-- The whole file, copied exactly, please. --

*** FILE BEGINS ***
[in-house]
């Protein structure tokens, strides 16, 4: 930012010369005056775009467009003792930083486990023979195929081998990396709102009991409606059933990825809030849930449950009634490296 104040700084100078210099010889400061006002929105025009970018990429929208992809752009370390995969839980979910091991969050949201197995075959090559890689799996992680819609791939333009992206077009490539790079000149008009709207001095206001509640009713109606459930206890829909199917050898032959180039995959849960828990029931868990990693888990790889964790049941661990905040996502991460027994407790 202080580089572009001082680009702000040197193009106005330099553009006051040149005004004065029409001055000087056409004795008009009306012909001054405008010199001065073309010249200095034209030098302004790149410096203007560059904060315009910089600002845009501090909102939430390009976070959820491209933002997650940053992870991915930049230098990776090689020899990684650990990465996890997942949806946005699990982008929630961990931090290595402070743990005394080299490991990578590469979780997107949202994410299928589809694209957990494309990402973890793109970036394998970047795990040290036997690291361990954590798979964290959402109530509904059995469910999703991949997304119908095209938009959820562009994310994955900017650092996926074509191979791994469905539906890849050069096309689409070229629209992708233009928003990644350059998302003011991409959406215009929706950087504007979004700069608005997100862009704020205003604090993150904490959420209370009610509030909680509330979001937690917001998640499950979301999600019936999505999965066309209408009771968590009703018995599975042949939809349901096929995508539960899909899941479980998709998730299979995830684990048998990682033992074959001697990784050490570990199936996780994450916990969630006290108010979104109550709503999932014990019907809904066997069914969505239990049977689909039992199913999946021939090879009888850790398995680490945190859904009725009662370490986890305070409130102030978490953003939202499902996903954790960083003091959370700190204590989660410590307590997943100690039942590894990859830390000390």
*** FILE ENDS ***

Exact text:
[in-house]
């Protein structure tokens, strides 16, 4: 930012010369005056775009467009003792930083486990023979195929081998990396709102009991409606059933990825809030849930449950009634490296 104040700084100078210099010889400061006002929105025009970018990429929208992809752009370390995969839980979910091991969050949201197995075959090559890689799996992680819609791939333009992206077009490539790079000149008009709207001095206001509640009713109606459930206890829909199917050898032959180039995959849960828990029931868990990693888990790889964790049941661990905040996502991460027994407790 202080580089572009001082680009702000040197193009106005330099553009006051040149005004004065029409001055000087056409004795008009009306012909001054405008010199001065073309010249200095034209030098302004790149410096203007560059904060315009910089600002845009501090909102939430390009976070959820491209933002997650940053992870991915930049230098990776090689020899990684650990990465996890997942949806946005699990982008929630961990931090290595402070743990005394080299490991990578590469979780997107949202994410299928589809694209957990494309990402973890793109970036394998970047795990040290036997690291361990954590798979964290959402109530509904059995469910999703991949997304119908095209938009959820562009994310994955900017650092996926074509191979791994469905539906890849050069096309689409070229629209992708233009928003990644350059998302003011991409959406215009929706950087504007979004700069608005997100862009704020205003604090993150904490959420209370009610509030909680509330979001937690917001998640499950979301999600019936999505999965066309209408009771968590009703018995599975042949939809349901096929995508539960899909899941479980998709998730299979995830684990048998990682033992074959001697990784050490570990199936996780994450916990969630006290108010979104109550709503999932014990019907809904066997069914969505239990049977689909039992199913999946021939090879009888850790398995680490945190859904009725009662370490986890305070409130102030978490953003939202499902996903954790960083003091959370700190204590989660410590307590997943100690039942590894990859830390000390």